A Carbon Tax Twofer. A Meat Tax? No, Sir.

It’s probably not news that the immediate prospects for a carbon tax aren’t great.  I still think that it’s going to seem impossible until, fairly suddenly, it actually happens.  Hope springs eternal.

In any case, there has been some news on the carbon tax front this month.  Here’s the quick summary.  The Climate Leadership Council, everyone’s favorite collection of Republicans who used to matter, released The Dividend Advantage, which provides an excellent and concise summary of 10 reasons why the fee and “dividend” approach that they propose is the best approach.  I agree with everything in it.  I particularly like point 5, about what they call “regulatory simplification.”  I’ll only note that, while I don’t believe the term can be copyrighted, I have long called for a “grand bargain” that would put a price on carbon in exchange for eliminating some of the more cumbersome current air regulations.

If the CLC is not persuasive enough, another conservative group, the Alliance for Market Solutions, has its own report on a carbon tax, prepared by Ernst & Young.  The E&Y analysis looks a carbon tax initially priced at $31/ton.  E&Y recommends against the CLC dividend, concluding that making the most recent tax cuts permanent would have the greatest positive impact on long-term GDP.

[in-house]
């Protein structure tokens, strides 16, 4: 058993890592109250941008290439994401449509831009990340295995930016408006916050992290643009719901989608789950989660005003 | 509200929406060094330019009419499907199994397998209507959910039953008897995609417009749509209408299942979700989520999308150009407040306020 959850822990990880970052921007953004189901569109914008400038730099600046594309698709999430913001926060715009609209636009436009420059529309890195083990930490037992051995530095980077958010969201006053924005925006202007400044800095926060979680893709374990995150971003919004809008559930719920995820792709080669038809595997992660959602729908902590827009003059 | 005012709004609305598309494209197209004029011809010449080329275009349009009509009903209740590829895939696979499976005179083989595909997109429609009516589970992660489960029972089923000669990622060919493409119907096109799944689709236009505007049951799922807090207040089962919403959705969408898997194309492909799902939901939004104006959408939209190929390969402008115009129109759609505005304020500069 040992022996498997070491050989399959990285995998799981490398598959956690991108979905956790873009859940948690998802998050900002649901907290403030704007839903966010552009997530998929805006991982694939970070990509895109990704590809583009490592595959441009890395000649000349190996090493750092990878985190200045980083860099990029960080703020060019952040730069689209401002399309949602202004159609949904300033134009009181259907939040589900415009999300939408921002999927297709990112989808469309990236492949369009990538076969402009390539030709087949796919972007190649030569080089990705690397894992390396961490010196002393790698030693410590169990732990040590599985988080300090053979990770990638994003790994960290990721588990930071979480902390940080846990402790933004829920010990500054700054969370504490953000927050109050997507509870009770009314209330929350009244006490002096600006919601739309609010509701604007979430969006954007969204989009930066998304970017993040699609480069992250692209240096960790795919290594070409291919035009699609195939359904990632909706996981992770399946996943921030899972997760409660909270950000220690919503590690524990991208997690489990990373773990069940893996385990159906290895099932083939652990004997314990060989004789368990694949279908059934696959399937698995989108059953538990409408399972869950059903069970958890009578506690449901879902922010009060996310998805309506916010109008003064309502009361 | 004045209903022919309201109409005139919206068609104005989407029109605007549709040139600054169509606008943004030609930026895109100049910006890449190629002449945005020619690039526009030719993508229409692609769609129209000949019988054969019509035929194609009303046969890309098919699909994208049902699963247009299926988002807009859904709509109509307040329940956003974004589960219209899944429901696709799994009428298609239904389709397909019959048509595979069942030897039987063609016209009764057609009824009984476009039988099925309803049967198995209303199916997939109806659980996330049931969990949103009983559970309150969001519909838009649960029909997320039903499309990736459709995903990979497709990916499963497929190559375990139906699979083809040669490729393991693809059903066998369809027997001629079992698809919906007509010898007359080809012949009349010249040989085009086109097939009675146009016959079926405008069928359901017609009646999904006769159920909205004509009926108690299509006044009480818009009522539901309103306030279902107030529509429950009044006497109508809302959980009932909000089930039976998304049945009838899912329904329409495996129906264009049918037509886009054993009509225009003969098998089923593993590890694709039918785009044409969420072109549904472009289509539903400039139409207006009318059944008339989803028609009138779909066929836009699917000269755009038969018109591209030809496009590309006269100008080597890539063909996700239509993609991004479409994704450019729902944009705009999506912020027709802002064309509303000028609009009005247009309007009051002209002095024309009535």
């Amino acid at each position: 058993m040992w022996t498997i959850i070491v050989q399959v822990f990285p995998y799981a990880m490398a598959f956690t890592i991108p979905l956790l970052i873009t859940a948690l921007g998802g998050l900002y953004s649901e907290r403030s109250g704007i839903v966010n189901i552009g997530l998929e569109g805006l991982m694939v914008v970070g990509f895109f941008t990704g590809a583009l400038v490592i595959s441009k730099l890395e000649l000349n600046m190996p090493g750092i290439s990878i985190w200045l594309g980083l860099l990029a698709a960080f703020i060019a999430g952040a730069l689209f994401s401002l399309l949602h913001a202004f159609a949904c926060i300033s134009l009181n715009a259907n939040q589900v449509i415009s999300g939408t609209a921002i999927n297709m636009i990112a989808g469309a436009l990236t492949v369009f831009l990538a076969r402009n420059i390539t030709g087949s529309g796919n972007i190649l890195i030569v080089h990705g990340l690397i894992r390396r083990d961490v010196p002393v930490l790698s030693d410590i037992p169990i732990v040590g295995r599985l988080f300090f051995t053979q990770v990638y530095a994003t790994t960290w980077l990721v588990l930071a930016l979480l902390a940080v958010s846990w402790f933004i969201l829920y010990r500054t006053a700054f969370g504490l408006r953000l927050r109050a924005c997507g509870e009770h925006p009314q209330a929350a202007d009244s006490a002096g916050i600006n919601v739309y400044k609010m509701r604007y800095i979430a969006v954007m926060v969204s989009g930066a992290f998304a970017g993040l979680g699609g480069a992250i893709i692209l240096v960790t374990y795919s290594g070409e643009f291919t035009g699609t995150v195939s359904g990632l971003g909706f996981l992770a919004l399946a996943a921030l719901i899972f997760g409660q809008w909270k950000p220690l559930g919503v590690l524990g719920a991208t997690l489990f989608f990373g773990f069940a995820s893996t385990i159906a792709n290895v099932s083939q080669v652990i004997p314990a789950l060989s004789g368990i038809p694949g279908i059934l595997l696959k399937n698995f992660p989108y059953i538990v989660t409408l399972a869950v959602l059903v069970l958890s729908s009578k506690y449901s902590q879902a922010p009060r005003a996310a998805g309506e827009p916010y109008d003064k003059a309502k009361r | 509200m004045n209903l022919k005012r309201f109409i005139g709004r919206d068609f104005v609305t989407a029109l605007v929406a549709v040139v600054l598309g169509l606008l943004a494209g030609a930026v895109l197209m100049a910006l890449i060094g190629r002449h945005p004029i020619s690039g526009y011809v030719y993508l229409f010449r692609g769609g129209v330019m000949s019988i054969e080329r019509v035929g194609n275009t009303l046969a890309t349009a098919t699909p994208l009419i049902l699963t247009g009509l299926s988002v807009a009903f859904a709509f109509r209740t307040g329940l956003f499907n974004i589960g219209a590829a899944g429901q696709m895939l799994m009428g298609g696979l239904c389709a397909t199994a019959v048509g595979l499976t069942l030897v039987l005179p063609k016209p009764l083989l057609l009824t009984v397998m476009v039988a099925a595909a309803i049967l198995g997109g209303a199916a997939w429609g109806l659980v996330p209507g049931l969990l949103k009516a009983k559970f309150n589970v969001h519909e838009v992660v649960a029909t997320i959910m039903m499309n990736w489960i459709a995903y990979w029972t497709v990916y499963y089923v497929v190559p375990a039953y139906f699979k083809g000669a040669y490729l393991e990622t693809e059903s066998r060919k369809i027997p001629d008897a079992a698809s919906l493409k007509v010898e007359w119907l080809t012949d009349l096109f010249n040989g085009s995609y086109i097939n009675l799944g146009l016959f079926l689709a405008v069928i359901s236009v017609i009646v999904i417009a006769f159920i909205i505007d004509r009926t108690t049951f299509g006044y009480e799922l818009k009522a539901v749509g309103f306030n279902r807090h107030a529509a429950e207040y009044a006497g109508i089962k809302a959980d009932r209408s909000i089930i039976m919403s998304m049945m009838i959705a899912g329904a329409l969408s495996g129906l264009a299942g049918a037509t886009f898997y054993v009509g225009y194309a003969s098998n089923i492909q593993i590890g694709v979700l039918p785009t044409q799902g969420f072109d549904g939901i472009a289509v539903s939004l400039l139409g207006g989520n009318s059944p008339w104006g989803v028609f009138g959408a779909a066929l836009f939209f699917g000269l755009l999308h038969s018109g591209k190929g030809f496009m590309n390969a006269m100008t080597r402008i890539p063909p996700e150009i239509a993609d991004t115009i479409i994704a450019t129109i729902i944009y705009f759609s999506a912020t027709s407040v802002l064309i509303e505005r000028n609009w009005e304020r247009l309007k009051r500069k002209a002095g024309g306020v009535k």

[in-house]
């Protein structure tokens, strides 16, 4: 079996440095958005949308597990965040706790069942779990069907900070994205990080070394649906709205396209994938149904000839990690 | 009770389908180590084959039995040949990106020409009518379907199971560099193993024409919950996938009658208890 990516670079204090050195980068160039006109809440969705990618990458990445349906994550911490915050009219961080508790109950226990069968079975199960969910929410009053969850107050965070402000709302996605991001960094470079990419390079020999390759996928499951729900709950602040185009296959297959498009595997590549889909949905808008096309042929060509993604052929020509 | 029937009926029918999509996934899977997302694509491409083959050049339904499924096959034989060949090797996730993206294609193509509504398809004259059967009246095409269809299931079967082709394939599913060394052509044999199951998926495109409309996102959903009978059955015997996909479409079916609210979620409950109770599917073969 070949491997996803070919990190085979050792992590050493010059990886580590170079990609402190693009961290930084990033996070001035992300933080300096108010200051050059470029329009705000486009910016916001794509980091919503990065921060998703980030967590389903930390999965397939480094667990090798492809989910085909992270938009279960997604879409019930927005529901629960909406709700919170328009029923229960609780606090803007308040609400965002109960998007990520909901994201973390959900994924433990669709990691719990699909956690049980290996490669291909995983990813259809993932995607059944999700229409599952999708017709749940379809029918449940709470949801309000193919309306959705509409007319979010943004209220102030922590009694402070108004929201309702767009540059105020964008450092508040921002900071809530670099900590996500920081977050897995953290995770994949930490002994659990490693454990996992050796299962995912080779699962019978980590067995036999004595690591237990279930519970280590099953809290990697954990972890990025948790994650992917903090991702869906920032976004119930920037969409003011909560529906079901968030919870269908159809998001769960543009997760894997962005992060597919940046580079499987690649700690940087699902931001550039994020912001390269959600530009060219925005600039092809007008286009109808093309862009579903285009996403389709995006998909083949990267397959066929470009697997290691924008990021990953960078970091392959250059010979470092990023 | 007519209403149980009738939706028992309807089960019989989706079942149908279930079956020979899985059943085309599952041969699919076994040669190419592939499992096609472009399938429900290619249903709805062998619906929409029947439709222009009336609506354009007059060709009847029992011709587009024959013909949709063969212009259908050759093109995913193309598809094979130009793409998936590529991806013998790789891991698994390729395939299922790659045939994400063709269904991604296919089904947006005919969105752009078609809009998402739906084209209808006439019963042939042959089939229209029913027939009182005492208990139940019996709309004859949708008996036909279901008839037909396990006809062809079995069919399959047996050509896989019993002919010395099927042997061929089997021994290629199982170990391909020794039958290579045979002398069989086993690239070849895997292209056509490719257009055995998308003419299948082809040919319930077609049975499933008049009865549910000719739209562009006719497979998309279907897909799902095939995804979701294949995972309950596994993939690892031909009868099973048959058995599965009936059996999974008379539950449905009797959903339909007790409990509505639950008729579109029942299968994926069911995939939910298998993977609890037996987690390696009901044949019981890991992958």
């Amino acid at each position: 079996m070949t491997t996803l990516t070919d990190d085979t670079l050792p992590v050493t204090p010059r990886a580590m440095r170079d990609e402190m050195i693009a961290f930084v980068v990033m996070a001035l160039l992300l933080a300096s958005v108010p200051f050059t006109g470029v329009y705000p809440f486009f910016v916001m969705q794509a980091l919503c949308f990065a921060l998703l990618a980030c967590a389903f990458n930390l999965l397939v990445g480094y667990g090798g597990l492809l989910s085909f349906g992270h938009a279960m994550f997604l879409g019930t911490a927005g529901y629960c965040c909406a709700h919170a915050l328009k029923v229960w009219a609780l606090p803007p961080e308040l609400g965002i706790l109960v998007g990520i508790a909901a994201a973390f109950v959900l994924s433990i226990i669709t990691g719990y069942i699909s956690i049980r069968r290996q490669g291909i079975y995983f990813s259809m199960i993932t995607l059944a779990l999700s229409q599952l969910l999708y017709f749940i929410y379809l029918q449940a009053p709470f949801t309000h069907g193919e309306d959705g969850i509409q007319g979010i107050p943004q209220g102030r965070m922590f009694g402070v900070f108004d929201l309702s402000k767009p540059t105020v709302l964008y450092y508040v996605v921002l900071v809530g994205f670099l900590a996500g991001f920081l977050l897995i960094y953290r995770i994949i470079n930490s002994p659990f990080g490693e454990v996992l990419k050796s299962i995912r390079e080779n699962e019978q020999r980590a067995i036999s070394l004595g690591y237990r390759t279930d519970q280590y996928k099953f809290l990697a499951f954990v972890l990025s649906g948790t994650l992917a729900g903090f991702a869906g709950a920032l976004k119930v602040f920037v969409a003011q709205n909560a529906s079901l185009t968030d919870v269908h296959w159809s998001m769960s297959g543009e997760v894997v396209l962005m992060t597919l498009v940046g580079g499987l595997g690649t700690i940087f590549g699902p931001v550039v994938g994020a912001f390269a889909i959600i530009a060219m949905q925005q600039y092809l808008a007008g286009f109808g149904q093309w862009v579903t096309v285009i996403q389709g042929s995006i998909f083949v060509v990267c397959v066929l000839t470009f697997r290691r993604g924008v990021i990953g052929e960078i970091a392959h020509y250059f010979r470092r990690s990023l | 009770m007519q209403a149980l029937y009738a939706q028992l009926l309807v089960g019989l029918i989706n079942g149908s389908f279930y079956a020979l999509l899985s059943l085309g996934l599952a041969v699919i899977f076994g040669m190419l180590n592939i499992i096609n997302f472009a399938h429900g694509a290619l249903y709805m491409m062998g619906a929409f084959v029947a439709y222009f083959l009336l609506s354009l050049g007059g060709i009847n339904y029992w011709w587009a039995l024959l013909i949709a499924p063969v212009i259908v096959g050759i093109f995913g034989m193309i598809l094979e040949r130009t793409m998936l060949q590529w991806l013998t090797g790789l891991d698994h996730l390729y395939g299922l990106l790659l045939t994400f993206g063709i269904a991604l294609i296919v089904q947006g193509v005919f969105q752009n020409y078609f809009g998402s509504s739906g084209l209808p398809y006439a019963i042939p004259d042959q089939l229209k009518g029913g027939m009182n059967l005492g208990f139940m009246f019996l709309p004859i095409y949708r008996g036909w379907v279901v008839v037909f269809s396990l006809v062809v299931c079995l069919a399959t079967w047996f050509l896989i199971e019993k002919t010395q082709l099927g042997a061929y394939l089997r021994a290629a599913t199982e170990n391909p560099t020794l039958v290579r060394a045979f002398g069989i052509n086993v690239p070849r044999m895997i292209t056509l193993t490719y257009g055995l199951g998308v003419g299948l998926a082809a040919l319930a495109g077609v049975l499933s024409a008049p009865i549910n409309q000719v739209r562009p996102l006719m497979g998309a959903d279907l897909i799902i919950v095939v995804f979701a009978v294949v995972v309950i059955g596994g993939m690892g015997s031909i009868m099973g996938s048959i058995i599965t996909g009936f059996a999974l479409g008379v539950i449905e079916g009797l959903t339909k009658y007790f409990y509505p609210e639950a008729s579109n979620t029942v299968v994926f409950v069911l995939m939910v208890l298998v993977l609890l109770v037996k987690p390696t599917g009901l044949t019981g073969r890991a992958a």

Finally, we have a late entrant, a meat taxA meat tax would respond to concerns that production of meat, particularly red meat, is a significant contributor towards climate change.  I’m all for taxing externalities and I don’t doubt that meat production is more carbon-intensive than other food sources.  However, it does appear that at least some of the claims about the carbon intensity of meat production may not be valid.

My vote is for the CLC tax (let’s call a spade a spade) and dividend model, but I’m open to anything that puts a price on carbon.  (Should dishes that are charred cost more than steak tartare?)

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